Apart from the Castellotti/Ascari/Behra battle, there were other skirmishes down the field. Hawthorn struggled with the Vanwall but he stayed ahead of the Mercedes-Benz of Andre Simon, had his own race with Harry Schell's Ferrari Super Squalo and climbed into the top ten until lap 22 when the disappointed Hawthorn was forced to retire the only English car in the field due to throttle problems. He must have been wondering why he had left Ferrari for this peck of troubles at a new team like Vanwall, the price of loyalty to his nationality.
Louis Rosier's blue Maserati 250F hit a wall somewhere and the sheet metal covering the gas tank of the 250F was torn apart and hanging off the rear, looking like a half-opened can of tuna fish.
Although two of the aging Gordinis, the Minardis of the time, would go out with mechanical maladies, they too mixed it up among the backmarkers, and the nimble nature of the car had Robert Manzon's Gordini up to seventh place in the opening laps by skillfully staying to the outside, circling all but the leaders on lap one at the gasometer hairpin. Jacques Pollet, who qualified dead last in his Gordini 16, ultimately placed the highest of the Gordinis, finishing in seventh place, albeit nine laps down.
Andre Simon's Mercedes-Benz W196 (which was probably the spare car brought by the team, and not the car Hans Herrmann damaged in practice) was well back in the field amongst the Gordinis and retired with valve trouble on lap 24, a further sign that there were chinks in the Mercedes-Benz armor this day. Like Herrmann, Simon never drove a W196 again. Robert Mieres in his works No. 36 Maserati 250F was as high as third place before going out on lap 64 with transmission problems.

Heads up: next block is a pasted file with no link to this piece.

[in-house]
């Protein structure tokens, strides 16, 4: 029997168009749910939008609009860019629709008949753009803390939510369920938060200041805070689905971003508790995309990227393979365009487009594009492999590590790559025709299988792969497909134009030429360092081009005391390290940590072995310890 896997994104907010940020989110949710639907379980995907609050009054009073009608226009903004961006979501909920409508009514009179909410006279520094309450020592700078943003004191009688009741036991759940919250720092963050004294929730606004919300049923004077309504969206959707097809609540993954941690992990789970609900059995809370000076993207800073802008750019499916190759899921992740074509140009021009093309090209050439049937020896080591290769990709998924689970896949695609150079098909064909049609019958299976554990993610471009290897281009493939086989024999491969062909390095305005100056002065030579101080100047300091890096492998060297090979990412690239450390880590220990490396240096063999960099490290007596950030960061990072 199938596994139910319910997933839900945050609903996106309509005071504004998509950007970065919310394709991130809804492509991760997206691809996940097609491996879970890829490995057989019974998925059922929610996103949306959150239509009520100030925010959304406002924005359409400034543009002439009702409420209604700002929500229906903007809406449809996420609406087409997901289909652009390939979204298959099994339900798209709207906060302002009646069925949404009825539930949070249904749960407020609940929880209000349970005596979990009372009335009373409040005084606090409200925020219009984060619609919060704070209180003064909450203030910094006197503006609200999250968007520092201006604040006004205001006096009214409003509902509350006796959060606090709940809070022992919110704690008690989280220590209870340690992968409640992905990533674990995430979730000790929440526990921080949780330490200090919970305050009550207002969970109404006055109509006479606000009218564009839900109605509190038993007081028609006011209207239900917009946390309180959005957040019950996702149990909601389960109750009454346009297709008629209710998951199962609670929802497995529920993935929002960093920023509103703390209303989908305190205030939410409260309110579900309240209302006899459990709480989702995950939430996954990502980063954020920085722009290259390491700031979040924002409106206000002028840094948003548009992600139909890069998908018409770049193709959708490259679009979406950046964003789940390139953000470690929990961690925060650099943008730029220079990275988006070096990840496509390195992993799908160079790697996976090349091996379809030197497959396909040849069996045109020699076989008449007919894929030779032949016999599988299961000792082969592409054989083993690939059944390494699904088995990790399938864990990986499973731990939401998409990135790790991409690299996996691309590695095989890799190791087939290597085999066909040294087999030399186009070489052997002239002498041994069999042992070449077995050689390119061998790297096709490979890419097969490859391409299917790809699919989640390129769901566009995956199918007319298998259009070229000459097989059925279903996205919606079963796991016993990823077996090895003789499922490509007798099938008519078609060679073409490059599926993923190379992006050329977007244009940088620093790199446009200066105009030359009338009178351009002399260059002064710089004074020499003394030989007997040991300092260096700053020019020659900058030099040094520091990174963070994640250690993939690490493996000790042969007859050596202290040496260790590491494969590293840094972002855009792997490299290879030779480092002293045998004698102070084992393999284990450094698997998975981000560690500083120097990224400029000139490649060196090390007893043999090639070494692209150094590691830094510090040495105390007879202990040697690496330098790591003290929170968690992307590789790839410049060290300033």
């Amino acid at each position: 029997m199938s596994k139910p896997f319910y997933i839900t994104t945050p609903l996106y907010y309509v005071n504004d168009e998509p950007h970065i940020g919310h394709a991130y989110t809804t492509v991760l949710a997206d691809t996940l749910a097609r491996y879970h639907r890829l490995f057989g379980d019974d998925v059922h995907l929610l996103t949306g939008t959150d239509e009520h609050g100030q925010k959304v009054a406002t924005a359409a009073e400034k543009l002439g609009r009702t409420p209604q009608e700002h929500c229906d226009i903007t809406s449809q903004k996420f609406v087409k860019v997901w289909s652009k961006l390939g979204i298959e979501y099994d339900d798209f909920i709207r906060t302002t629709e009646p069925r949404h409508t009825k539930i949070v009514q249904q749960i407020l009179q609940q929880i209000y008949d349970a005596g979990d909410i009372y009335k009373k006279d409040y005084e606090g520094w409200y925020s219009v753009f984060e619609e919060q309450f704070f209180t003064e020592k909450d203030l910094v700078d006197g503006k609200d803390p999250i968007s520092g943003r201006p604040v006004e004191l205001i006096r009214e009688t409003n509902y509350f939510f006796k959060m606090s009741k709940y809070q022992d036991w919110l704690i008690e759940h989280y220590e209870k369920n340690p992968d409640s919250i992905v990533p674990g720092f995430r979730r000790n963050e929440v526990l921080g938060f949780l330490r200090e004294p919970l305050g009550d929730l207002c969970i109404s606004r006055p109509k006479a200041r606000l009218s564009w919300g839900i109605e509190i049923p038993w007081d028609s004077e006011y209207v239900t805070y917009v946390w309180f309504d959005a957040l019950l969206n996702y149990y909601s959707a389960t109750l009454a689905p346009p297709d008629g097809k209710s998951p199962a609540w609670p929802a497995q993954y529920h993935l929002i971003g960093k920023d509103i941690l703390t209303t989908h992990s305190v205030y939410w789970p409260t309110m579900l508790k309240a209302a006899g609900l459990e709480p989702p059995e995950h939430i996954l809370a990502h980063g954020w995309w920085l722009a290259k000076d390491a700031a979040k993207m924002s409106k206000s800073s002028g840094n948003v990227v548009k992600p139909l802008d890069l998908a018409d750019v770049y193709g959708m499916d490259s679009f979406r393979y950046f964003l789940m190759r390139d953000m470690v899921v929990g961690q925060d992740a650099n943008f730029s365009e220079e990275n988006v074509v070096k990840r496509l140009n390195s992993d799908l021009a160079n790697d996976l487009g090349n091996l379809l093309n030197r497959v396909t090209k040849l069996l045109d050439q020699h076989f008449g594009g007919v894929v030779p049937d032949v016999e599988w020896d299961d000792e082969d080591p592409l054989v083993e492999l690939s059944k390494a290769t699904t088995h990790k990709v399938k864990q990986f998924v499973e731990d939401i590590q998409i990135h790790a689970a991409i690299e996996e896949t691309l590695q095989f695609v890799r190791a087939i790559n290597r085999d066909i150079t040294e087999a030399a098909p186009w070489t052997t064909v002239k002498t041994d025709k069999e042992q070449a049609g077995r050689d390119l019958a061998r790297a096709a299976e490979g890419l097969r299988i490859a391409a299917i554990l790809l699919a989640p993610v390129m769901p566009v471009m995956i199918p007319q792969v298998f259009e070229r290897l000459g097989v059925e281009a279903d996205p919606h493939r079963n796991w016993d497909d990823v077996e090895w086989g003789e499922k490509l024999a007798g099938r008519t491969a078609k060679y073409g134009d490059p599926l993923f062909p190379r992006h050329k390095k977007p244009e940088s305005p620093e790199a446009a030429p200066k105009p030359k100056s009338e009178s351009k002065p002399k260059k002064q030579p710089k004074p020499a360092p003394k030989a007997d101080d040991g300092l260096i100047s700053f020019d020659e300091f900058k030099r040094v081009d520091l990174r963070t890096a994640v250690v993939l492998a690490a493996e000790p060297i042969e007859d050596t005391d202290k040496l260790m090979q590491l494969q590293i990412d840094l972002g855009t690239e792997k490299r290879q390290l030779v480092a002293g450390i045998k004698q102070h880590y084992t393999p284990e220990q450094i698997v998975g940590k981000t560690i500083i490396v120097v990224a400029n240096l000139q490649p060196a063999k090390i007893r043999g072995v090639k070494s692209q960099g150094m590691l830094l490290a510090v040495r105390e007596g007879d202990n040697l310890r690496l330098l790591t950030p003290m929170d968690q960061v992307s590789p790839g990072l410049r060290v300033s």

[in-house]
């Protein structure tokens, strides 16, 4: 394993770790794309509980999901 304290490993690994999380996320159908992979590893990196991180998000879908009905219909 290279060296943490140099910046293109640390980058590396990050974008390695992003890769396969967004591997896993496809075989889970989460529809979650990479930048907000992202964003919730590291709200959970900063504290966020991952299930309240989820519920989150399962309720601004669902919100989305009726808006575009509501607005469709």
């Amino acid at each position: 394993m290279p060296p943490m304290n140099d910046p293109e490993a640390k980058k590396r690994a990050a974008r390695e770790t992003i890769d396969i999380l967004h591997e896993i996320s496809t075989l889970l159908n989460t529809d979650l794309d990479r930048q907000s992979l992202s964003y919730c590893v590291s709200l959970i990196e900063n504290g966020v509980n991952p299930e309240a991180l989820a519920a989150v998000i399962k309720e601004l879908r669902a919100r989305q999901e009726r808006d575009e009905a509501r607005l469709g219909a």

Cesare Perdisa in the No. 40 Maserati 250F was another Maserati team car running well. Perdisa, in his first Grand Prix, distinguished himself that day by attracting the attention of Stirling Moss who, along with Fangio, had a difficult time lapping Perdisa. At one point, the 26 year-old Briton motioned the 23 year-old Italian to watch his mirrors once Moss got by Perdisa at the gasometer hairpin. The young Italian gestured back to him. As it would turn out, Perdisa holding up the Mercedes-Benz train was a strategically good move for the Maserati team, since Jean Behra in the lead Maserati No. 34 - which had been in the hunt for third place for the whole race with the Lancias of Ascari and Castellotti - had to pit on lap 42 with engine trouble. Holding up the train was buying time for the trio of red cars dicing for third place.
Another candidate for third place - Eugenio Castellotti's Lancia - hit a curb as the race neared half-distance of 50 laps and Castellotti also had to pit to repair a damaged wheel, leaving Ascari unchallenged in third place for the first time in the race.
Then at half-distance, the unthinkable happened when Fangio, well ahead of everyone else, including his teammate Moss (who had been delayed while trying to get around Perdisa), retired from the Grand Prix on lap 49 because of transmission failure, pulling Mercedes-Benz No. 2 onto the curbstone at the entrance to the Monte Carlo Railroad Station and parking it there haphazardly, as if he were late for a train!
Moss in the Mercedes-Benz team car came around the Mirabeau corner and headed for the Station hairpin, saw Fangio's abandoned car on the sidewalk and knew that he was in the lead of the Monaco Grand Prix for the first time in his career. In time, he would win 16 Grands Prix, three of them memorable wins at Monaco in 1956, 1960 and 1961, but as of May 22, 1955, Stirling Moss had not won any Grands Prix at all since he was constantly in the great Fangio's shadow, or in inferior equipment when he was not driving for Mercedes-Benz. Now was his hour, if he could just stay out in front for the last 50 laps.
As Moss passed by the pits on the main straight he signaled to Alfred Neubauer that Fangio was out of the race but okay. Alberto Ascari's Lancia D50 now moved up to second place, though still well behind Stirling Moss, with Maurice Trintignant in the No. 44 Ferrari 625 now promoted to third place while Castellotti and Behra dealt with their mechanical woes.